With respect to seroconversion against A(H1N1) strain, the upper estimate of the 95.02% Wald CI for proportion differences in the compared groups was above the non-inferiority margin of efficiency. Seroconversion in both groups satisfied the required CPMP rate [14]. The lower estimates of 95% CIs of the proportions of SC+ subjects laid to the right from the established 40% limit. Furthermore, with respect to A(H1N1) strain, the studied groups evaluations met the CPMP criteria as defined for the adult population. There was a 2.5-fold increase in the GMT of antibodies; the proportion of the subjects with seroprotection after vaccination was estimated above 70% [14].

In terms of the immune efficiency against A(H3N2) strain, there was found no statistical differences between the two vaccines, and they both satisfied the CPMP requirements [14].

With regard to action against Victoria B strain, the vaccines did not differ, and they both failed to meet the CPMP requirements [14] for seroprotection and seroconversion rates. The lower estimates of 95% CIs of the proportions of SC+ subjects laid to the left of the established 40% limit. The lower estimates of 95% CIs of the proportions of SP+ subjects were to the left of the established 70% limit.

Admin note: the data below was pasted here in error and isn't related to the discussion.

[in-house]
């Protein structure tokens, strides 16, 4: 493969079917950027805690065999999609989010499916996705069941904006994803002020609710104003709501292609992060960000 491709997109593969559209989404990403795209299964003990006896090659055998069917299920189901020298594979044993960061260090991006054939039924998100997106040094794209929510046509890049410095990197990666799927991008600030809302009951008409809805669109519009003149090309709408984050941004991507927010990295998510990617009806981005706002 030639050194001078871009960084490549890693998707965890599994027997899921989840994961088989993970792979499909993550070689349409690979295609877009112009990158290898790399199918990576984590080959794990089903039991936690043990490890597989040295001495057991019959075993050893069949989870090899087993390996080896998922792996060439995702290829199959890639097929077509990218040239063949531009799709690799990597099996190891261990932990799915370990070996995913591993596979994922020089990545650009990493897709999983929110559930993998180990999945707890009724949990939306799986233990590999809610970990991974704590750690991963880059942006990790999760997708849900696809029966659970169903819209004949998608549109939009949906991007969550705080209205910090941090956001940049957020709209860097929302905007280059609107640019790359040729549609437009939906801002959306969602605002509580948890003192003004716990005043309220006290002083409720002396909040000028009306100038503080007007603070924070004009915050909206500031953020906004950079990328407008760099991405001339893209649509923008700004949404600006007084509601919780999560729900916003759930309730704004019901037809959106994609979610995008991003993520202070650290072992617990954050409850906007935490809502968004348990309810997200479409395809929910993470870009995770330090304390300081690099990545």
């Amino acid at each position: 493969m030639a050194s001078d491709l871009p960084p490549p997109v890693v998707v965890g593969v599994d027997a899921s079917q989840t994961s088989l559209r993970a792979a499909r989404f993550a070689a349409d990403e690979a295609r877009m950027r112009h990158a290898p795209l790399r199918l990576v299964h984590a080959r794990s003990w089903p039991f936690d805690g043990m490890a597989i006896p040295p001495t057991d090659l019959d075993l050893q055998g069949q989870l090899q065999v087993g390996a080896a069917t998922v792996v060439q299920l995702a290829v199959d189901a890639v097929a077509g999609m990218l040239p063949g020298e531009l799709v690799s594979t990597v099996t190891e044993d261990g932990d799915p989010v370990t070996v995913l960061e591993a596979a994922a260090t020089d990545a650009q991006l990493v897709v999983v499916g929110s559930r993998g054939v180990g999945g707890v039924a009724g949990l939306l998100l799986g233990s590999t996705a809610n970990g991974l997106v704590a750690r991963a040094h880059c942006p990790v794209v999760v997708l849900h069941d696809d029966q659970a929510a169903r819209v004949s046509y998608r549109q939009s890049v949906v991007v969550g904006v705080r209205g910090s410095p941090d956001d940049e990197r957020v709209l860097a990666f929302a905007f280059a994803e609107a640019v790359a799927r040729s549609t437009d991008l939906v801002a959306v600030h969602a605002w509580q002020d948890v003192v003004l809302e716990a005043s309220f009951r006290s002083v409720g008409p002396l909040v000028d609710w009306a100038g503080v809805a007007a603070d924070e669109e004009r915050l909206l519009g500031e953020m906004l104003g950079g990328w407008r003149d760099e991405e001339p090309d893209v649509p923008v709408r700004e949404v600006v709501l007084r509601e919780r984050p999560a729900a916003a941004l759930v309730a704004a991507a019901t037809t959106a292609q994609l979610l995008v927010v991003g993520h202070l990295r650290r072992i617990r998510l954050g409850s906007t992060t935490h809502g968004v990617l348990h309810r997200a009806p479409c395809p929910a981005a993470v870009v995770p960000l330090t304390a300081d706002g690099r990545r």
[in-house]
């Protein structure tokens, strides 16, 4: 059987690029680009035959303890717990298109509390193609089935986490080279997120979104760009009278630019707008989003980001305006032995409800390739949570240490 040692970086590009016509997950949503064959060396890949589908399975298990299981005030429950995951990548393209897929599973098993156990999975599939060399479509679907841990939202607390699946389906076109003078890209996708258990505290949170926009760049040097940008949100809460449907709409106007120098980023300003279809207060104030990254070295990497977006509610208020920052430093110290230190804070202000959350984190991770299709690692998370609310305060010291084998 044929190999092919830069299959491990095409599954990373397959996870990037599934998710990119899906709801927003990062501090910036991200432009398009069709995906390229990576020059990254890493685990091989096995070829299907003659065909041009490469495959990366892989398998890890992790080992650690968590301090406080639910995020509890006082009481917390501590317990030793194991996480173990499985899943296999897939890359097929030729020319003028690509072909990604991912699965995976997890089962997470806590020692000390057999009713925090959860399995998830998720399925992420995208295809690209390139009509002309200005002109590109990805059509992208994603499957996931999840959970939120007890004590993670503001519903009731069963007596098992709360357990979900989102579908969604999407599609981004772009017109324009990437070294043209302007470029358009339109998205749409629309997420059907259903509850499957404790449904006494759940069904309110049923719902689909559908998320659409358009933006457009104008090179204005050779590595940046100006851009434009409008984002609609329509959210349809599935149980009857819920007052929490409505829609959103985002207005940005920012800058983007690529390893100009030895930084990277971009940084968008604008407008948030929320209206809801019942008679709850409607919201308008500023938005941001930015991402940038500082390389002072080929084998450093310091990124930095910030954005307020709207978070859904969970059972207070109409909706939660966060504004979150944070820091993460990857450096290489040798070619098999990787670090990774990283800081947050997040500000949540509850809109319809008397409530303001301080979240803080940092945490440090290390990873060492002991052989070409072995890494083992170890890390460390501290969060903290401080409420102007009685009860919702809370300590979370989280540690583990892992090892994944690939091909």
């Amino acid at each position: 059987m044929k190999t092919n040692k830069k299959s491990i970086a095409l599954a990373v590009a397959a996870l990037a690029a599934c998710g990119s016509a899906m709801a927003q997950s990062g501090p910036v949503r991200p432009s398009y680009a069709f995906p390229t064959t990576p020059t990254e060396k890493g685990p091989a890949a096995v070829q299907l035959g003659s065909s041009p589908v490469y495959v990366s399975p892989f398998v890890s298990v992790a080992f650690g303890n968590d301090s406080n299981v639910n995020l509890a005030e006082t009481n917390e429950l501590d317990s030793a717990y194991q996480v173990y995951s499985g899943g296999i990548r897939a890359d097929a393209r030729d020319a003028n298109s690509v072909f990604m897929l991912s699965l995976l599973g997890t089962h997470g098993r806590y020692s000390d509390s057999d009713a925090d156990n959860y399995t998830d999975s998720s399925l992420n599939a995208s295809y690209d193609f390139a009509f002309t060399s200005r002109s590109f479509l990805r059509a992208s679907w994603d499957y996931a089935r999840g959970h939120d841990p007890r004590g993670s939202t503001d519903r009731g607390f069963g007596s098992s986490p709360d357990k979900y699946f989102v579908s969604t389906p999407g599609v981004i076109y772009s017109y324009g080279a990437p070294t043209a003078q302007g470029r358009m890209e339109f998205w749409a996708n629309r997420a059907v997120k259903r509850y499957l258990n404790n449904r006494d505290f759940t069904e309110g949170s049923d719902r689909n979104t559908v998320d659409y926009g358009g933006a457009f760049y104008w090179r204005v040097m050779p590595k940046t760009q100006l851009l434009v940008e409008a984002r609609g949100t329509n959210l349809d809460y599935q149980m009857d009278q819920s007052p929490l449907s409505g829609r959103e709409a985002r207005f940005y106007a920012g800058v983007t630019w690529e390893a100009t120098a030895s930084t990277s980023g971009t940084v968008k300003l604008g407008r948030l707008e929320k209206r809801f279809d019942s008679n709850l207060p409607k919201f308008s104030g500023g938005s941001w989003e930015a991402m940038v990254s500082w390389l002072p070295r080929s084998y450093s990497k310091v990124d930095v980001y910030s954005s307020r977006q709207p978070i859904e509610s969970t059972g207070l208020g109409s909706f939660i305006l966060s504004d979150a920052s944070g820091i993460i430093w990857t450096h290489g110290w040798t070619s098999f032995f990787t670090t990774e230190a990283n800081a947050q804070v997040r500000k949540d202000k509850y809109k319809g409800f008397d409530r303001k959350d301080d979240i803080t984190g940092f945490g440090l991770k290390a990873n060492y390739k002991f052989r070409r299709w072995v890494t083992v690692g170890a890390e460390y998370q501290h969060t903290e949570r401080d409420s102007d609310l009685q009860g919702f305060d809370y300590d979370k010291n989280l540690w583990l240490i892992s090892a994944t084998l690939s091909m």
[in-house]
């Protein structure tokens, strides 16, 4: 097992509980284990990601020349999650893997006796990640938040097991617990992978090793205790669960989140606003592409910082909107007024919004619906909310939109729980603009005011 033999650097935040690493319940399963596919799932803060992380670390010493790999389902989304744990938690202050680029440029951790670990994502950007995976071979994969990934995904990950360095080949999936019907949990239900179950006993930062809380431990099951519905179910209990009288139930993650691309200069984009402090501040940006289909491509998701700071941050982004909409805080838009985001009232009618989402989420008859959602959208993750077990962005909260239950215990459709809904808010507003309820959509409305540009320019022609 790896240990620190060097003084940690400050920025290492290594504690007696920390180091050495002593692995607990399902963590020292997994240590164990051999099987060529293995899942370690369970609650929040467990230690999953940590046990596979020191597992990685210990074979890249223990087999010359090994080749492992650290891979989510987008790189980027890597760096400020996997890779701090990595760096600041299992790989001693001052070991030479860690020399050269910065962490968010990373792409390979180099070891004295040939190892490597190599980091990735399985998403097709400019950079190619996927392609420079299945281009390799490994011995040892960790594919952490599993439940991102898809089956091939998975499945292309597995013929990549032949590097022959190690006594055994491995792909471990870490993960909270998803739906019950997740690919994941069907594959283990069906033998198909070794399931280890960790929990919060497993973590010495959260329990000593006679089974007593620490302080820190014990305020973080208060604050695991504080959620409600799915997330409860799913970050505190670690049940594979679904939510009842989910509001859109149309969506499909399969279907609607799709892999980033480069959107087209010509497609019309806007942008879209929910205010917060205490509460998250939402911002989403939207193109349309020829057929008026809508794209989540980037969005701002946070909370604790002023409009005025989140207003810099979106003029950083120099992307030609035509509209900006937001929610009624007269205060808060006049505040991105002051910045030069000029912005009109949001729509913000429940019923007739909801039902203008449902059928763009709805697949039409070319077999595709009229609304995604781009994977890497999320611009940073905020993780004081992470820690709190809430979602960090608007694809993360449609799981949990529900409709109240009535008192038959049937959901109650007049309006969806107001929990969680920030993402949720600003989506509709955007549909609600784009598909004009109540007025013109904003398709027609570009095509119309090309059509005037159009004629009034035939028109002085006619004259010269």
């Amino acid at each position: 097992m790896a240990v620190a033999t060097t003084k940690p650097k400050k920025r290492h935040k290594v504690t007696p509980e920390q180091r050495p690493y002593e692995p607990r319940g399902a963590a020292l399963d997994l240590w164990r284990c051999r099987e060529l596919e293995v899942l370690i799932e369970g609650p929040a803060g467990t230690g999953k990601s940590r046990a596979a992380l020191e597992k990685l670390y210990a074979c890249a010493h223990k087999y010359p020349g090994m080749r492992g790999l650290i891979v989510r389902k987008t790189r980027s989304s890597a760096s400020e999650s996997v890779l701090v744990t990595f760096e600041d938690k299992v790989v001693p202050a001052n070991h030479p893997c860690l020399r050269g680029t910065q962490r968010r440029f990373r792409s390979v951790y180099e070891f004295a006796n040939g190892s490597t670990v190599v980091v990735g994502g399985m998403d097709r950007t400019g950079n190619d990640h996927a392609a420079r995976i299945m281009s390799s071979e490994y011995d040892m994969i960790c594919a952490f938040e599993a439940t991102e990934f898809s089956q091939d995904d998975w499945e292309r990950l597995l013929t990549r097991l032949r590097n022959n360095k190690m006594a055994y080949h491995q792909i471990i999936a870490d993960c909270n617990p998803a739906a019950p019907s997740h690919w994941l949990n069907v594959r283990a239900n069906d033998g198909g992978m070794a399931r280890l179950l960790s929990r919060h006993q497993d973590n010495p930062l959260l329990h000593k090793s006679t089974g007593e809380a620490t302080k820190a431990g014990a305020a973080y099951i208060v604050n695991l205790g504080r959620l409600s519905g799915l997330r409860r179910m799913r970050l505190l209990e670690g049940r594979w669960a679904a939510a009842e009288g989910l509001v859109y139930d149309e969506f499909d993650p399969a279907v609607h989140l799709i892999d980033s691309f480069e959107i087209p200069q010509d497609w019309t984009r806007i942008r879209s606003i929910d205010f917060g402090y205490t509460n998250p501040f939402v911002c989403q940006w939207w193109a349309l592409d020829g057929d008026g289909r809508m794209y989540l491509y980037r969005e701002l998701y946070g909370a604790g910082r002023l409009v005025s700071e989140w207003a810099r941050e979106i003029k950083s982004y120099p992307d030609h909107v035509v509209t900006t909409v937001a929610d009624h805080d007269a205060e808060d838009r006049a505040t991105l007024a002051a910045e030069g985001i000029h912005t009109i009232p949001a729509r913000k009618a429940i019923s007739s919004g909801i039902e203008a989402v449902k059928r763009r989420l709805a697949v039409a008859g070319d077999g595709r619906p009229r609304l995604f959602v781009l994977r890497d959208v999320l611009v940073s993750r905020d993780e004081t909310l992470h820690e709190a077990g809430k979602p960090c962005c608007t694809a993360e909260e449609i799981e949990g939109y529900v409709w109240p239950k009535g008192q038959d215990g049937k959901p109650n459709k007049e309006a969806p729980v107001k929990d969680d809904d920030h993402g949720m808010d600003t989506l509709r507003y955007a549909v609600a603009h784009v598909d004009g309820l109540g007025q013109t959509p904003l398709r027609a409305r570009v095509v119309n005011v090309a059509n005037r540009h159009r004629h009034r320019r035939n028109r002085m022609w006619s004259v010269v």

With respect to its action against Yamagata B strain, Grippol Quadrivalent vaccine met CPMP requirements for seroconversion and an X-fold GMT increase of antibodies after vaccination.

Table 1.

Immunogenicity estimates in age groups 6-11 and 12-17

4 Conclusions

The obtained data suggest Grippol Quadrivalent vaccine to be of no less immunologic efficiency as compared to a trivalent Grippol Plus vaccine. The safety profile of the new quadrivalent vaccine is generally promising and compatible with that of the Grippol Plus.

The study was financed by OOO ‘NPO Petrovax Farm’, Russia.


All Tables

Table 1.

Immunogenicity estimates in age groups 6-11 and 12-17